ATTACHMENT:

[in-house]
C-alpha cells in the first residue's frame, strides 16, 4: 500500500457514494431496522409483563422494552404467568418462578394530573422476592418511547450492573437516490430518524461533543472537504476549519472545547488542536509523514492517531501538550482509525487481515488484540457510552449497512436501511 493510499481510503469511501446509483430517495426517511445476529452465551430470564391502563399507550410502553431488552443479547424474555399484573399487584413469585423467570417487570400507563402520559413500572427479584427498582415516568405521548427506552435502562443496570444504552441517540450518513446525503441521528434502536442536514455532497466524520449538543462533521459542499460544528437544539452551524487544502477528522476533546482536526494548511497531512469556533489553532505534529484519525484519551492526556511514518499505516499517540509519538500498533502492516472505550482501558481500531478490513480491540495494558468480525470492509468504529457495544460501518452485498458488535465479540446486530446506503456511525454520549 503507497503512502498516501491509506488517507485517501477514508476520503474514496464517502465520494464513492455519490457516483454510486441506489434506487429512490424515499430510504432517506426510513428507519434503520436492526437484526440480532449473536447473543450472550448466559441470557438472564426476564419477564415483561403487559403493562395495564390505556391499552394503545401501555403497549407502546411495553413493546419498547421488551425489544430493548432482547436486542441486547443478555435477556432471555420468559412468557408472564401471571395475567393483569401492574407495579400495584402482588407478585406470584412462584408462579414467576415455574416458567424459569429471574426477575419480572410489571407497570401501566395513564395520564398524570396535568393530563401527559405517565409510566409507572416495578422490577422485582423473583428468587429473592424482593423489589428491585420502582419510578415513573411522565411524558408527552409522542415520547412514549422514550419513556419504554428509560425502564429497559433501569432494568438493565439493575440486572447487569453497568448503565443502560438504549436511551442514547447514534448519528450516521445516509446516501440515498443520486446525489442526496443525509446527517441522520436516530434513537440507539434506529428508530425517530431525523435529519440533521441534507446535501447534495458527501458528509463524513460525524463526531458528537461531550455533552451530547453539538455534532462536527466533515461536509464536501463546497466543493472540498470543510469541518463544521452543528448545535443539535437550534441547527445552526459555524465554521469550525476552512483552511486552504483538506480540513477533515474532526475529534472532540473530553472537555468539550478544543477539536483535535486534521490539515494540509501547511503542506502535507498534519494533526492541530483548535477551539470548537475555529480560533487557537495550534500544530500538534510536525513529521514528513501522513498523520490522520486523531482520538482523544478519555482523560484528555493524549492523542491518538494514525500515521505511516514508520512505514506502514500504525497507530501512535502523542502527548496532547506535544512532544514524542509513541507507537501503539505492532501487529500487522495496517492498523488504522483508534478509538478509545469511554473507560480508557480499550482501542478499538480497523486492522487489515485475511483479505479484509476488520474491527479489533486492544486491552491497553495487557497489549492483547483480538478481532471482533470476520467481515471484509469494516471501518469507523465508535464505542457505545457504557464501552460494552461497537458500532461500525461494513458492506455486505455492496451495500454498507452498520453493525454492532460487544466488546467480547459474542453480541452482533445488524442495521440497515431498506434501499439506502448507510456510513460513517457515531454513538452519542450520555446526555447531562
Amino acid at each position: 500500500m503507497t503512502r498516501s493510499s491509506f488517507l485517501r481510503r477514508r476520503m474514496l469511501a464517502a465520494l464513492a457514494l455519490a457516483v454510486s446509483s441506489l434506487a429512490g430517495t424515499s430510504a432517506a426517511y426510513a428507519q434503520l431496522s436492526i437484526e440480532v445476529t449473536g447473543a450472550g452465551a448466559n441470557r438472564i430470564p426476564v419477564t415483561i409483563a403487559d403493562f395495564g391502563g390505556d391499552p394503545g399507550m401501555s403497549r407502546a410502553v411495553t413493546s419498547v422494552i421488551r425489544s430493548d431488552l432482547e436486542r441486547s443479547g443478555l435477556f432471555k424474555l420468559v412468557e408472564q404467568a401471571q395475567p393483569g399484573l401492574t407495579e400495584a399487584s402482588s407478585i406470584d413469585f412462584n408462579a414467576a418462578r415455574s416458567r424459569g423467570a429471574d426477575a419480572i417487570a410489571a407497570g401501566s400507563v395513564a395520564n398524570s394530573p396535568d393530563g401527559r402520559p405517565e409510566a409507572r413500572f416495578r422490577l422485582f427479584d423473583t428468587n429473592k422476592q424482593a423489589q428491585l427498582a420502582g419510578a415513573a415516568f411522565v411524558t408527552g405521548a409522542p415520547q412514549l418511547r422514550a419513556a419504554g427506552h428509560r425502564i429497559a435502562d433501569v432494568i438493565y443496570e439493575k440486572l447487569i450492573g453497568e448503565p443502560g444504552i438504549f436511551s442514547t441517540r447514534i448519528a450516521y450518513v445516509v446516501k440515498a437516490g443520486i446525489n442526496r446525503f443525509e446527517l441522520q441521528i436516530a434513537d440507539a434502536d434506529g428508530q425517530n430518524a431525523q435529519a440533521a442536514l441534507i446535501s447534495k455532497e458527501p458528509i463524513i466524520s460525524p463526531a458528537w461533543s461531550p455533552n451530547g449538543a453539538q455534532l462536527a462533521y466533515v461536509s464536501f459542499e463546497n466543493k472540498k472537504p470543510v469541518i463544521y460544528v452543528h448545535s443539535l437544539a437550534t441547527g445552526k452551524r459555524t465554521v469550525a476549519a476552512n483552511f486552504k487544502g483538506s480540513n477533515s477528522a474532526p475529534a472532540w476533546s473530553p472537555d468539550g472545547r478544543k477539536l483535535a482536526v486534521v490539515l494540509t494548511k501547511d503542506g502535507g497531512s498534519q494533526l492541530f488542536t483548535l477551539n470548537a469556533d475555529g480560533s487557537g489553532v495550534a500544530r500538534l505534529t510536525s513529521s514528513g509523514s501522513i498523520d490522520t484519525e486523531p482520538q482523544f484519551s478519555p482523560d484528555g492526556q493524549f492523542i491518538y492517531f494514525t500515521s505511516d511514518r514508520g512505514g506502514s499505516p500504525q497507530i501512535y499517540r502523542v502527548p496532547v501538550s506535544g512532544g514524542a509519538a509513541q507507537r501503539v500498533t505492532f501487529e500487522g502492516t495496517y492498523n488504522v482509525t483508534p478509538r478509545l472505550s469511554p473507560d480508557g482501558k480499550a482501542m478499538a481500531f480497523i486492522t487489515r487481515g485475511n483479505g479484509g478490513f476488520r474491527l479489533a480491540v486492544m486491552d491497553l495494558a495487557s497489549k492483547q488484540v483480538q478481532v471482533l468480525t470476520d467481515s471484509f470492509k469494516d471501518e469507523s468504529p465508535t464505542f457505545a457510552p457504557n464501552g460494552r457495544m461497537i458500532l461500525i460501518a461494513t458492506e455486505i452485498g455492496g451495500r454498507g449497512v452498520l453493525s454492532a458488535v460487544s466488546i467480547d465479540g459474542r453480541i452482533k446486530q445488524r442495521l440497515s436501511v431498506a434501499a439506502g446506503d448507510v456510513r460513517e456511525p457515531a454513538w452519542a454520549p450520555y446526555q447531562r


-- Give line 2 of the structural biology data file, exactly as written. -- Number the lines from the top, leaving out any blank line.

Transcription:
C-alpha cells in the first residue's frame, strides 16, 4: 500500500457514494431496522409483563422494552404467568418462578394530573422476592418511547450492573437516490430518524461533543472537504476549519472545547488542536509523514492517531501538550482509525487481515488484540457510552449497512436501511 493510499481510503469511501446509483430517495426517511445476529452465551430470564391502563399507550410502553431488552443479547424474555399484573399487584413469585423467570417487570400507563402520559413500572427479584427498582415516568405521548427506552435502562443496570444504552441517540450518513446525503441521528434502536442536514455532497466524520449538543462533521459542499460544528437544539452551524487544502477528522476533546482536526494548511497531512469556533489553532505534529484519525484519551492526556511514518499505516499517540509519538500498533502492516472505550482501558481500531478490513480491540495494558468480525470492509468504529457495544460501518452485498458488535465479540446486530446506503456511525454520549 503507497503512502498516501491509506488517507485517501477514508476520503474514496464517502465520494464513492455519490457516483454510486441506489434506487429512490424515499430510504432517506426510513428507519434503520436492526437484526440480532449473536447473543450472550448466559441470557438472564426476564419477564415483561403487559403493562395495564390505556391499552394503545401501555403497549407502546411495553413493546419498547421488551425489544430493548432482547436486542441486547443478555435477556432471555420468559412468557408472564401471571395475567393483569401492574407495579400495584402482588407478585406470584412462584408462579414467576415455574416458567424459569429471574426477575419480572410489571407497570401501566395513564395520564398524570396535568393530563401527559405517565409510566409507572416495578422490577422485582423473583428468587429473592424482593423489589428491585420502582419510578415513573411522565411524558408527552409522542415520547412514549422514550419513556419504554428509560425502564429497559433501569432494568438493565439493575440486572447487569453497568448503565443502560438504549436511551442514547447514534448519528450516521445516509446516501440515498443520486446525489442526496443525509446527517441522520436516530434513537440507539434506529428508530425517530431525523435529519440533521441534507446535501447534495458527501458528509463524513460525524463526531458528537461531550455533552451530547453539538455534532462536527466533515461536509464536501463546497466543493472540498470543510469541518463544521452543528448545535443539535437550534441547527445552526459555524465554521469550525476552512483552511486552504483538506480540513477533515474532526475529534472532540473530553472537555468539550478544543477539536483535535486534521490539515494540509501547511503542506502535507498534519494533526492541530483548535477551539470548537475555529480560533487557537495550534500544530500538534510536525513529521514528513501522513498523520490522520486523531482520538482523544478519555482523560484528555493524549492523542491518538494514525500515521505511516514508520512505514506502514500504525497507530501512535502523542502527548496532547506535544512532544514524542509513541507507537501503539505492532501487529500487522495496517492498523488504522483508534478509538478509545469511554473507560480508557480499550482501542478499538480497523486492522487489515485475511483479505479484509476488520474491527479489533486492544486491552491497553495487557497489549492483547483480538478481532471482533470476520467481515471484509469494516471501518469507523465508535464505542457505545457504557464501552460494552461497537458500532461500525461494513458492506455486505455492496451495500454498507452498520453493525454492532460487544466488546467480547459474542453480541452482533445488524442495521440497515431498506434501499439506502448507510456510513460513517457515531454513538452519542450520555446526555447531562